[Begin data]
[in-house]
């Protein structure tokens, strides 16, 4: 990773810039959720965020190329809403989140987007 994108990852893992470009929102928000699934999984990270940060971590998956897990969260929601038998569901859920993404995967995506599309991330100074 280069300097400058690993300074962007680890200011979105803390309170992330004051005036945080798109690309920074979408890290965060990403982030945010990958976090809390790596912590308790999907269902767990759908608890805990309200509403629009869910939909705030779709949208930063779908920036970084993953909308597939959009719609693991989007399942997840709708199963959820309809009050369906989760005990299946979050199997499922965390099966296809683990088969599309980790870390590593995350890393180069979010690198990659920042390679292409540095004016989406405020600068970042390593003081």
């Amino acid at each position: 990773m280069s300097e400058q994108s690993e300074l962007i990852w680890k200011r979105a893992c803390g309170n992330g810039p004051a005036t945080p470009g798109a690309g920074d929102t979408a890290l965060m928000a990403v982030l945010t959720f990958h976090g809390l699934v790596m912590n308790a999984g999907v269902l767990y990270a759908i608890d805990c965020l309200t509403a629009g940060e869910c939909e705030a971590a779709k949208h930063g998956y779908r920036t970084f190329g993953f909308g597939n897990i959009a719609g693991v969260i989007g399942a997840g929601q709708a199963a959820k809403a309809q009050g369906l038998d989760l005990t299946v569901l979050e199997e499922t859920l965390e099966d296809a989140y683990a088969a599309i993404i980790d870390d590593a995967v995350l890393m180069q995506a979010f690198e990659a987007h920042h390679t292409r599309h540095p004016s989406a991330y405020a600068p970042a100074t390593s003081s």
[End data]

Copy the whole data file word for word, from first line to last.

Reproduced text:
[in-house]
């Protein structure tokens, strides 16, 4: 990773810039959720965020190329809403989140987007 994108990852893992470009929102928000699934999984990270940060971590998956897990969260929601038998569901859920993404995967995506599309991330100074 280069300097400058690993300074962007680890200011979105803390309170992330004051005036945080798109690309920074979408890290965060990403982030945010990958976090809390790596912590308790999907269902767990759908608890805990309200509403629009869910939909705030779709949208930063779908920036970084993953909308597939959009719609693991989007399942997840709708199963959820309809009050369906989760005990299946979050199997499922965390099966296809683990088969599309980790870390590593995350890393180069979010690198990659920042390679292409540095004016989406405020600068970042390593003081």
């Amino acid at each position: 990773m280069s300097e400058q994108s690993e300074l962007i990852w680890k200011r979105a893992c803390g309170n992330g810039p004051a005036t945080p470009g798109a690309g920074d929102t979408a890290l965060m928000a990403v982030l945010t959720f990958h976090g809390l699934v790596m912590n308790a999984g999907v269902l767990y990270a759908i608890d805990c965020l309200t509403a629009g940060e869910c939909e705030a971590a779709k949208h930063g998956y779908r920036t970084f190329g993953f909308g597939n897990i959009a719609g693991v969260i989007g399942a997840g929601q709708a199963a959820k809403a309809q009050g369906l038998d989760l005990t299946v569901l979050e199997e499922t859920l965390e099966d296809a989140y683990a088969a599309i993404i980790d870390d590593a995967v995350l890393m180069q995506a979010f690198e990659a987007h920042h390679t292409r599309h540095p004016s989406a991330y405020a600068p970042a100074t390593s003081s």